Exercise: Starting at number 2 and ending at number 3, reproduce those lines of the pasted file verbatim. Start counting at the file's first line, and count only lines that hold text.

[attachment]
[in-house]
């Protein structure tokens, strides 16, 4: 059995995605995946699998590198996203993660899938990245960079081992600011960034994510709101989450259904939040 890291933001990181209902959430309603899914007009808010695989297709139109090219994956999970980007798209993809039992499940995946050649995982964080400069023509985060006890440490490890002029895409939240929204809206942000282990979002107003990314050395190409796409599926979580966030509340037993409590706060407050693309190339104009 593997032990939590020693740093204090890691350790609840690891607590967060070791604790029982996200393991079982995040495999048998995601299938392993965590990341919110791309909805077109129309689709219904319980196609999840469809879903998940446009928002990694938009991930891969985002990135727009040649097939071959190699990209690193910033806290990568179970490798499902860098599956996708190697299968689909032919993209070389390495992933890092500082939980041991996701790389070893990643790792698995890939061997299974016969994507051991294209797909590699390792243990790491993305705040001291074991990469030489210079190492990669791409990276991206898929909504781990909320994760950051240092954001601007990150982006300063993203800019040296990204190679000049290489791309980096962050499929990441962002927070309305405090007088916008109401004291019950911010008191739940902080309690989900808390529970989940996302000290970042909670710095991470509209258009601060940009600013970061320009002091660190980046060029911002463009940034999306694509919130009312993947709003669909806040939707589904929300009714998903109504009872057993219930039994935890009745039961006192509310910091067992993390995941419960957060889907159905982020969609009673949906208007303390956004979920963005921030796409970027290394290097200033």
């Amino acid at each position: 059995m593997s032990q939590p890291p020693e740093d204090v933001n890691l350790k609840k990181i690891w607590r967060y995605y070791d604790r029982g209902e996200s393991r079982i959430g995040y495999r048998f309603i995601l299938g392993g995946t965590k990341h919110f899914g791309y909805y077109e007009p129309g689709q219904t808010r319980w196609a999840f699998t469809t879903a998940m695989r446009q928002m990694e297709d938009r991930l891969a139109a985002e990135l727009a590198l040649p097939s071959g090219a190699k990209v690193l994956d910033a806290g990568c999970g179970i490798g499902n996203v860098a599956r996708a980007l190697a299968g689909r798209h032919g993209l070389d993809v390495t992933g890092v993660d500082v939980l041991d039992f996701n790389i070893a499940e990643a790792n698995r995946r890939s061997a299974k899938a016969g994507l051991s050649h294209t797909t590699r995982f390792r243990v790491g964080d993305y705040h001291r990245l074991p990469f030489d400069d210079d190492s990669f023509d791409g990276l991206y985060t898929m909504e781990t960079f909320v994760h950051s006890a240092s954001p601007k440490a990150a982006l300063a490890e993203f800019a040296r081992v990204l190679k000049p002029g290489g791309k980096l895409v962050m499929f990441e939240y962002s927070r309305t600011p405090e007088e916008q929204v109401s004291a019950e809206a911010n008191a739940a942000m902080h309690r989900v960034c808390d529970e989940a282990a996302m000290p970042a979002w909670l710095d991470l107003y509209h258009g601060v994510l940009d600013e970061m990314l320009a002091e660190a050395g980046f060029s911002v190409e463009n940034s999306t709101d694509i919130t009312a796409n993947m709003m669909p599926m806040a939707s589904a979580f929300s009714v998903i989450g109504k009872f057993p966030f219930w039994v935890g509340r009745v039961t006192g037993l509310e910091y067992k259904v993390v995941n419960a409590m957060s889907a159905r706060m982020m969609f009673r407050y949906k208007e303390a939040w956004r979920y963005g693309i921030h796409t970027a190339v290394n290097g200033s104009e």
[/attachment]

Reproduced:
């Protein structure tokens, strides 16, 4: 059995995605995946699998590198996203993660899938990245960079081992600011960034994510709101989450259904939040 890291933001990181209902959430309603899914007009808010695989297709139109090219994956999970980007798209993809039992499940995946050649995982964080400069023509985060006890440490490890002029895409939240929204809206942000282990979002107003990314050395190409796409599926979580966030509340037993409590706060407050693309190339104009 593997032990939590020693740093204090890691350790609840690891607590967060070791604790029982996200393991079982995040495999048998995601299938392993965590990341919110791309909805077109129309689709219904319980196609999840469809879903998940446009928002990694938009991930891969985002990135727009040649097939071959190699990209690193910033806290990568179970490798499902860098599956996708190697299968689909032919993209070389390495992933890092500082939980041991996701790389070893990643790792698995890939061997299974016969994507051991294209797909590699390792243990790491993305705040001291074991990469030489210079190492990669791409990276991206898929909504781990909320994760950051240092954001601007990150982006300063993203800019040296990204190679000049290489791309980096962050499929990441962002927070309305405090007088916008109401004291019950911010008191739940902080309690989900808390529970989940996302000290970042909670710095991470509209258009601060940009600013970061320009002091660190980046060029911002463009940034999306694509919130009312993947709003669909806040939707589904929300009714998903109504009872057993219930039994935890009745039961006192509310910091067992993390995941419960957060889907159905982020969609009673949906208007303390956004979920963005921030796409970027290394290097200033």
């Amino acid at each position: 059995m593997s032990q939590p890291p020693e740093d204090v933001n890691l350790k609840k990181i690891w607590r967060y995605y070791d604790r029982g209902e996200s393991r079982i959430g995040y495999r048998f309603i995601l299938g392993g995946t965590k990341h919110f899914g791309y909805y077109e007009p129309g689709q219904t808010r319980w196609a999840f699998t469809t879903a998940m695989r446009q928002m990694e297709d938009r991930l891969a139109a985002e990135l727009a590198l040649p097939s071959g090219a190699k990209v690193l994956d910033a806290g990568c999970g179970i490798g499902n996203v860098a599956r996708a980007l190697a299968g689909r798209h032919g993209l070389d993809v390495t992933g890092v993660d500082v939980l041991d039992f996701n790389i070893a499940e990643a790792n698995r995946r890939s061997a299974k899938a016969g994507l051991s050649h294209t797909t590699r995982f390792r243990v790491g964080d993305y705040h001291r990245l074991p990469f030489d400069d210079d190492s990669f023509d791409g990276l991206y985060t898929m909504e781990t960079f909320v994760h950051s006890a240092s954001p601007k440490a990150a982006l300063a490890e993203f800019a040296r081992v990204l190679k000049p002029g290489g791309k980096l895409v962050m499929f990441e939240y962002s927070r309305t600011p405090e007088e916008q929204v109401s004291a019950e809206a911010n008191a739940a942000m902080h309690r989900v960034c808390d529970e989940a282990a996302m000290p970042a979002w909670l710095d991470l107003y509209h258009g601060v994510l940009d600013e970061m990314l320009a002091e660190a050395g980046f060029s911002v190409e463009n940034s999306t709101d694509i919130t009312a796409n993947m709003m669909p599926m806040a939707s589904a979580f929300s009714v998903i989450g109504k009872f057993p966030f219930w039994v935890g509340r009745v039961t006192g037993l509310e910091y067992k259904v993390v995941n419960a409590m957060s889907a159905r706060m982020m969609f009673r407050y949906k208007e303390a939040w956004r979920y963005g693309i921030h796409t970027a190339v290394n290097g200033s104009e």